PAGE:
Effectiveness of sarolaner in the clinical management of furuncular myiasis in dogs naturally infested with Dermatobia hominis (Diptera: Cuterebridae).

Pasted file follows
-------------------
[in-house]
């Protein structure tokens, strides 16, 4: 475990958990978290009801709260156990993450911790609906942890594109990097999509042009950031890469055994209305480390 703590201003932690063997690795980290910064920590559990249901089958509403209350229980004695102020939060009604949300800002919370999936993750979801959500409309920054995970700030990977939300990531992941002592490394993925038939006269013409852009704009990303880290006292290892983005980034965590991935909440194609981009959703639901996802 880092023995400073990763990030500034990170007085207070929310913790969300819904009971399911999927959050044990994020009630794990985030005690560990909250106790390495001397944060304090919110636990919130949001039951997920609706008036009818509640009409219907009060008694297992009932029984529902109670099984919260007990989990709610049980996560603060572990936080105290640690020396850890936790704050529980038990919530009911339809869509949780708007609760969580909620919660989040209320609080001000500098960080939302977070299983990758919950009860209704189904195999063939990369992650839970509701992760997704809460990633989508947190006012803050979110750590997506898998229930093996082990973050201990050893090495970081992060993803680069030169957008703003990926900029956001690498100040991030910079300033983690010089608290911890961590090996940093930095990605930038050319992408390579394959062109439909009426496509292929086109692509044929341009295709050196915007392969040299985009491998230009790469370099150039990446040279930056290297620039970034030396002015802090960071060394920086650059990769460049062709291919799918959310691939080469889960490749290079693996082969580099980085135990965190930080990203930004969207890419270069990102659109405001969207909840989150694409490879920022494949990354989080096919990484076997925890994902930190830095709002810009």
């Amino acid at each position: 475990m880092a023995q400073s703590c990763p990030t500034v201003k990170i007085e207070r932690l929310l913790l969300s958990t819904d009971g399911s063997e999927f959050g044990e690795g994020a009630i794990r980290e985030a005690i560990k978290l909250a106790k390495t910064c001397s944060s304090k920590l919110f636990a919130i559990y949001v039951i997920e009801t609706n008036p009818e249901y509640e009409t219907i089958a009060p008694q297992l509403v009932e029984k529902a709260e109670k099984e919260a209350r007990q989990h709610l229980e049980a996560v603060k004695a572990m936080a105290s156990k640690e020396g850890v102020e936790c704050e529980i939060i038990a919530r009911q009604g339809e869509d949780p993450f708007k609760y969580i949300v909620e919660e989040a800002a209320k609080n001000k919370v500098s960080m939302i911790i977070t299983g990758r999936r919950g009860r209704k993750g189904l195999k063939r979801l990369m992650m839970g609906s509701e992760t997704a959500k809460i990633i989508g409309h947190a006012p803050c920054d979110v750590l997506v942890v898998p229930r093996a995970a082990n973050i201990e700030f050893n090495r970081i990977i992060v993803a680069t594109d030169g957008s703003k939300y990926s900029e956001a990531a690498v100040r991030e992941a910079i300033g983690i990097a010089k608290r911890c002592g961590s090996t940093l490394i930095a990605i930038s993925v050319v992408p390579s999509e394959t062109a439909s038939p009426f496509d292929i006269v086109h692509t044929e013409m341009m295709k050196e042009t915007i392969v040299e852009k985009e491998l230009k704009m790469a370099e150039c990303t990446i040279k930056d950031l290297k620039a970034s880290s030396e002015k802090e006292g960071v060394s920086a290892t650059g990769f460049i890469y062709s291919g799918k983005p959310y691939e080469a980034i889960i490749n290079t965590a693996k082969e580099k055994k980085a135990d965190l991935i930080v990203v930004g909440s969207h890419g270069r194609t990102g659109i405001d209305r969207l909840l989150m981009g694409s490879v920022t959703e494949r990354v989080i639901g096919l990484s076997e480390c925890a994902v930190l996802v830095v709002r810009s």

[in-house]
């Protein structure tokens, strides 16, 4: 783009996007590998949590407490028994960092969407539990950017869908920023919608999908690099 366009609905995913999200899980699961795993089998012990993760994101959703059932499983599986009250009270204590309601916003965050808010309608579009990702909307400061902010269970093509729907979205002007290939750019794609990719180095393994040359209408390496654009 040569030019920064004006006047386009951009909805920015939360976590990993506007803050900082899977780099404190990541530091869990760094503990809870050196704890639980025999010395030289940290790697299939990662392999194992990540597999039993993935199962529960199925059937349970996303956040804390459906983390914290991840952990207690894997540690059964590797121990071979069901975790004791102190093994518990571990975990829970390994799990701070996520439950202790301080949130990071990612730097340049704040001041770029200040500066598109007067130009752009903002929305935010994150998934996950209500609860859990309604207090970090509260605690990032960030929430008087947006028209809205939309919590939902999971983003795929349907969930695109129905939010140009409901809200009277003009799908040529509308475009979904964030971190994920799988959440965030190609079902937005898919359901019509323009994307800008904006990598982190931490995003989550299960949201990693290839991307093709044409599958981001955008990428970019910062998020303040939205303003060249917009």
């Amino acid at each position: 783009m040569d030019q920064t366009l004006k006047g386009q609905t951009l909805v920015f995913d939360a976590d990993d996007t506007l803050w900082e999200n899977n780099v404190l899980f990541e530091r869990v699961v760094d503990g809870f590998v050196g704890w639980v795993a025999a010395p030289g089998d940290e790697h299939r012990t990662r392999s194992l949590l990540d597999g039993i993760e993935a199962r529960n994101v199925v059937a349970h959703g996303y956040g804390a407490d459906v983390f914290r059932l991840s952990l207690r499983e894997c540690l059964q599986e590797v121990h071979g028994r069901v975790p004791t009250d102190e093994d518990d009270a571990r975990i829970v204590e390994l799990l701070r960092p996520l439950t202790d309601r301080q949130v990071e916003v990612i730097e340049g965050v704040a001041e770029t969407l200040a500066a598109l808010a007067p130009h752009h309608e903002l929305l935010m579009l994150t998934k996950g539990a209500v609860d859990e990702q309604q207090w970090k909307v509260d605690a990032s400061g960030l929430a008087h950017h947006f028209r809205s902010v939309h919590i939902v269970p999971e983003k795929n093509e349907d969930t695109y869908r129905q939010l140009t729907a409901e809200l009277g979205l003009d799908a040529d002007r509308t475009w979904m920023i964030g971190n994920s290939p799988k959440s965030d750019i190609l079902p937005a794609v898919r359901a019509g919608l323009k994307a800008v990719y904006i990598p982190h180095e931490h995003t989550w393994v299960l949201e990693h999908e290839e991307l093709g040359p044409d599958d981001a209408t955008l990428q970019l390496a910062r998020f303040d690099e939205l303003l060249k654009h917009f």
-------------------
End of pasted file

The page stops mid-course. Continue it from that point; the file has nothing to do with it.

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BACKGROUND: The human botfly, Dermatobia hominis, is a common cause of furuncular myiasis in dogs in Latin America. Lesions can be single or multiple, each harboring an individual larva, presented as an erythematous nodule that causes pruritus and pain. Typical treatment consists of sedation for removal of larvae by surgical incision or manual pressure. Medications to kill the larva before its extraction can reduce inflammation and discomfort and provide a less traumatic larval removal. Isoxazolines are broad-spectrum ectoparasiticides with larvicidal activity previously reported in the treatment of screwworm myiasis in companion animals. The aim of this study was to evaluate the effectiveness of sarolaner as part of the clinical management of furuncular myiasis in dogs caused by D. hominis larvae. METHODS: Ten short-haired mixed breed dogs naturally infested with D. hominis were enrolled. Clinical diagnosis was achieved by observation of skin nodules and visualization of larval motility through the lesion orifice. Sarolaner was administered at manufacturer recommended dose for fleas and ticks. Lesions were reexamined 24h post-treatment and assessed for viability of larvae. Larvae were removed by digital compression and identified as D. hominis. RESULTS: Seventy-five D. hominis larvae were retrieved from ten dogs. No live larvae were observed, demonstrating 100% larvicidal efficacy of sarolaner. Skin lesions were healed 30days post-treatment and new lesions were not observed. CONCLUSIONS: Sarolaner seems to be effective as larvicidal treatment for dogs with furuncular myiasis, reducing discomfort caused by the presence of the larva in the skin and facilitating its safe removal.